One reason why TV shows such as HBO’s Succession and Showtime’s Billions, are so appealing is because they deal with an issue which is important to all of us, through a particularly distorting lens.
The lens is that of the billionaire mindset. Billions focus
And the universal human theme is that of trust.
There is nothing sadder than a human being who is unable to trust. Without trust, there is no companionship, no friendship, no love, agreement, relaxation or comfort.
Many of us struggle with trusting others. Those who have been systematically abused understandably struggle with it the most.
Welcome to the world of Billionaires. Just imagine how cynical and self-protective you could easily become if everyone you met, sooner or later asked you for money? You might hope it was something about your personality that drew friends and family to you. You might believe it was your talent, your life-experience, or your talent that made people like you. But then, often when you least expect it, they hit you for money.
Because it is in such short supply, trust becomes
When Bobby Axelrod, as the most powerful person in his firm, or Logan Roy as the head of his family, test their family members’ trust to beyond breaking point, as Bobby does with Taylor Mason and Logan does with pretty much everyone, it is because Bobby and Logan are subconsciously seeking to control and break trust, before they can be hurt by someone else breaking it first.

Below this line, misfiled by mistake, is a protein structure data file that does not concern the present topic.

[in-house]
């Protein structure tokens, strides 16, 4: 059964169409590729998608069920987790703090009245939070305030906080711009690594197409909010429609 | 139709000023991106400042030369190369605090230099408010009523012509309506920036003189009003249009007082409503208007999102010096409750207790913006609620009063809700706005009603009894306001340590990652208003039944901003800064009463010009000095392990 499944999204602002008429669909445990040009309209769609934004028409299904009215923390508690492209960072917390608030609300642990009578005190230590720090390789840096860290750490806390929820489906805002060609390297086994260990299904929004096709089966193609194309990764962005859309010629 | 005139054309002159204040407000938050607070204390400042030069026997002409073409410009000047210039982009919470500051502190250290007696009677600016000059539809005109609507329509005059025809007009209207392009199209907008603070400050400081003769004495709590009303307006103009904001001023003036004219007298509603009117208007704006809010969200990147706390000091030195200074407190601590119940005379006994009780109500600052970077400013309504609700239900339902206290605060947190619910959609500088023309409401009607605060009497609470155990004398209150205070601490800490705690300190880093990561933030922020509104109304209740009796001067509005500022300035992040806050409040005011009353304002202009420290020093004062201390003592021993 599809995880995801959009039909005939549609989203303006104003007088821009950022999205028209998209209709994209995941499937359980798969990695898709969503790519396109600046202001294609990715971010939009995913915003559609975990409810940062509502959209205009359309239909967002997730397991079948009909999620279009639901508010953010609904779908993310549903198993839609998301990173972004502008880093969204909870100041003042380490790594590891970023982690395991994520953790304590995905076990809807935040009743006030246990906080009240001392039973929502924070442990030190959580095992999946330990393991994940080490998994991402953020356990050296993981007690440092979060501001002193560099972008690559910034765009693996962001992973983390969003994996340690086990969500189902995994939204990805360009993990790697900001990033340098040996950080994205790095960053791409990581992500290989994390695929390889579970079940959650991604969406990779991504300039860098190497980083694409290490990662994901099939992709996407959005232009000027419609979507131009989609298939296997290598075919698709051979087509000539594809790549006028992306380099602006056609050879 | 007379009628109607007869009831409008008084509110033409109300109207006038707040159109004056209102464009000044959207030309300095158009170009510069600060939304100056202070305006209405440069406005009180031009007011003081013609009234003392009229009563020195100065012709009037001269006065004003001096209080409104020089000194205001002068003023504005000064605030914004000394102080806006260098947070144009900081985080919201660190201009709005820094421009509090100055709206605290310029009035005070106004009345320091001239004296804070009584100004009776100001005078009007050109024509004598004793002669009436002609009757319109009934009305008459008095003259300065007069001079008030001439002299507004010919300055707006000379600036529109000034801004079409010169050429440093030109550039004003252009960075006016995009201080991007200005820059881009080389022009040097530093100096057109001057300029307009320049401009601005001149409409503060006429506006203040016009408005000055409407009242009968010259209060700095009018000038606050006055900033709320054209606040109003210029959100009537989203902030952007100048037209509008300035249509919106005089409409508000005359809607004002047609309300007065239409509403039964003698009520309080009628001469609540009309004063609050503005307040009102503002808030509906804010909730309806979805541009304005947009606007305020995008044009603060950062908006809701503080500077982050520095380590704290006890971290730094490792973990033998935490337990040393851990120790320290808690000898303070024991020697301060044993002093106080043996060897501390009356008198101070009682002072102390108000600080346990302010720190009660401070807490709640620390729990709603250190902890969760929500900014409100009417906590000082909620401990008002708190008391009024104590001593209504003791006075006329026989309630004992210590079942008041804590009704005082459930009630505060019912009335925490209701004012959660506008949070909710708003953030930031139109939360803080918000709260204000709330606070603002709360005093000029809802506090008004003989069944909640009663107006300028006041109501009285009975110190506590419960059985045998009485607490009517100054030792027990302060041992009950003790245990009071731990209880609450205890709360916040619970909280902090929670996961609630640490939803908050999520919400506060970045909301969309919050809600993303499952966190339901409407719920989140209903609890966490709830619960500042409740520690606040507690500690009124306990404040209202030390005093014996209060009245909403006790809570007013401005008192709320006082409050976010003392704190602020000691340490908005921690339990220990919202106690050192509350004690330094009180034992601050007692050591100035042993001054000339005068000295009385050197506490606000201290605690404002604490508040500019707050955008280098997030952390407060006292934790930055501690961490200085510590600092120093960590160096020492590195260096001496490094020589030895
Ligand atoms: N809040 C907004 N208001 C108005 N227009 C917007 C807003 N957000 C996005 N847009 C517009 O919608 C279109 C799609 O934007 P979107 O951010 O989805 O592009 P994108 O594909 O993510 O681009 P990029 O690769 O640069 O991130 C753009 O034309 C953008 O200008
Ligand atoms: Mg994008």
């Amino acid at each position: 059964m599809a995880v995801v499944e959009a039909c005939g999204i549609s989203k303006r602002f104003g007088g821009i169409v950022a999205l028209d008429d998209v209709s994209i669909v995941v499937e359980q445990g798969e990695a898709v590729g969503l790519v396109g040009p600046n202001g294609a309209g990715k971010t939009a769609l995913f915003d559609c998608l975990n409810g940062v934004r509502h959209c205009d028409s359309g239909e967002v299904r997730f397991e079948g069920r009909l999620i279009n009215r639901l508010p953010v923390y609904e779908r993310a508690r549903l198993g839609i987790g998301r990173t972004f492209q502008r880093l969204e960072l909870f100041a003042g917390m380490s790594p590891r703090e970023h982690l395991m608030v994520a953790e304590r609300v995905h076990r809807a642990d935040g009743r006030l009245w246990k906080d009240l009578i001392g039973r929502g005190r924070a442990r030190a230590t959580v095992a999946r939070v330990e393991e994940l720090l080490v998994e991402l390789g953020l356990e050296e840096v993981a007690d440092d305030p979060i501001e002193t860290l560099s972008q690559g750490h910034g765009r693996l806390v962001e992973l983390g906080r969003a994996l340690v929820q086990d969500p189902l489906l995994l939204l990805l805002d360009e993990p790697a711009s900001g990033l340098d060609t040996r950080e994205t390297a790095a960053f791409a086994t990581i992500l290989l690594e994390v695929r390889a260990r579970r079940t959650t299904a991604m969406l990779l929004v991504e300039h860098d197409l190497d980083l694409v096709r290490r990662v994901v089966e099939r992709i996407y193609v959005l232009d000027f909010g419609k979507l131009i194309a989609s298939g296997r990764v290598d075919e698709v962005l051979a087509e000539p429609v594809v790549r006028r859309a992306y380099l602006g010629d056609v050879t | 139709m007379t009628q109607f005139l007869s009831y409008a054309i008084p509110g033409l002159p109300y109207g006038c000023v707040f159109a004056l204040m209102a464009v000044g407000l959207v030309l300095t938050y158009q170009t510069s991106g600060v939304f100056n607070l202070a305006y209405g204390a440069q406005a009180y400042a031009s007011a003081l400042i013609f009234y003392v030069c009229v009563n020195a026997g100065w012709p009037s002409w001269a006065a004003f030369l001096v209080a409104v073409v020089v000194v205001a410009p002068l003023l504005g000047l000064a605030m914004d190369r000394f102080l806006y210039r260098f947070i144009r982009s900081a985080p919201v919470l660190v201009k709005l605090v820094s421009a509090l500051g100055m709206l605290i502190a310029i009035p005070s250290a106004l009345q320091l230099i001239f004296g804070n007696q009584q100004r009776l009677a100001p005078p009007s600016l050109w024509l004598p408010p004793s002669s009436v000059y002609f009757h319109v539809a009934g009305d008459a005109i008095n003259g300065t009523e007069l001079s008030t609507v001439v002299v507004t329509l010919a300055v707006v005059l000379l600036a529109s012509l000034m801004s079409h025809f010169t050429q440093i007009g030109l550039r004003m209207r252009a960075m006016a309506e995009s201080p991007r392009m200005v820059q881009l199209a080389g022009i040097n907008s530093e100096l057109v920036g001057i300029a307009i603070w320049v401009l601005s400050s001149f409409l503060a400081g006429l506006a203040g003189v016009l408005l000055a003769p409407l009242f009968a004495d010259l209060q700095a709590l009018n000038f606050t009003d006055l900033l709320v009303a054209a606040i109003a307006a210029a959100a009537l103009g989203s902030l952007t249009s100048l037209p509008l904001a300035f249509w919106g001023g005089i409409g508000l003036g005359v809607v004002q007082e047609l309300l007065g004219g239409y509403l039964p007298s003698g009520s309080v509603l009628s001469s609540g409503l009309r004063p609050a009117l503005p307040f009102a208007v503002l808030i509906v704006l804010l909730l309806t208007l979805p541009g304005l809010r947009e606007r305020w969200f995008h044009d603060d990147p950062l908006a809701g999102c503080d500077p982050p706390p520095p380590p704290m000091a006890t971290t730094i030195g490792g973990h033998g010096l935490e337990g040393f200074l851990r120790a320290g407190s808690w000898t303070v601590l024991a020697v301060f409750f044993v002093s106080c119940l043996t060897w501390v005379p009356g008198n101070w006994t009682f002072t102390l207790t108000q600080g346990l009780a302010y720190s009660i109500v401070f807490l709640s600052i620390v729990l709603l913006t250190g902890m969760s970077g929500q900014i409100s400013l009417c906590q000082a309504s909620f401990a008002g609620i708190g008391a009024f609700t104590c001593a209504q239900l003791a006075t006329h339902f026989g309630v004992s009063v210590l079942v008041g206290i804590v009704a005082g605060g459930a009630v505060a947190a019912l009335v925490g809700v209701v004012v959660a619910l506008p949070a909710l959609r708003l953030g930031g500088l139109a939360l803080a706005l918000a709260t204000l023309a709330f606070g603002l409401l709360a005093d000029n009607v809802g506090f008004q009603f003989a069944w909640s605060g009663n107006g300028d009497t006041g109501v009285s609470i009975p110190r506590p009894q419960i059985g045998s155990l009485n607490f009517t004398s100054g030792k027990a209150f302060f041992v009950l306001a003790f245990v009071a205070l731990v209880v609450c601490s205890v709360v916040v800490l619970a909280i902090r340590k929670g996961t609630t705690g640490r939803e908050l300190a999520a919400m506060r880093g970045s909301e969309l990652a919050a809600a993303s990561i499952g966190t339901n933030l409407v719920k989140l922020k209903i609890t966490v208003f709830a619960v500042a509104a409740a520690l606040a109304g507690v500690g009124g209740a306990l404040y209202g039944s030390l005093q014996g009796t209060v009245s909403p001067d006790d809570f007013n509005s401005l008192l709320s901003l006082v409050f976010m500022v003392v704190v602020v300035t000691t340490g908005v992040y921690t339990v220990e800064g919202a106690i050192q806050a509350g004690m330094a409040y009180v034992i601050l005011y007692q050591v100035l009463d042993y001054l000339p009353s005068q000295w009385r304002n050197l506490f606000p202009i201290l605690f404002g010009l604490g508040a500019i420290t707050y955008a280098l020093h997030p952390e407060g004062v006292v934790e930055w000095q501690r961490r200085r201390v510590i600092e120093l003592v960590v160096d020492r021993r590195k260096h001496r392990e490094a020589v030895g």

I’ve worked as a life coach to billionaires and their families, and I can confirm that Succession and Billions have got it absolutely right.
Read my piece for Forbes about what you can learn from the billionaire mindset
Remy Blumenfeld is a creative life coach living in London. He empowers leaders to play the game of life with purpose, grace and ease. Before training as coach, he launched a TV Production company which created dozens of ground breaking, TV shows.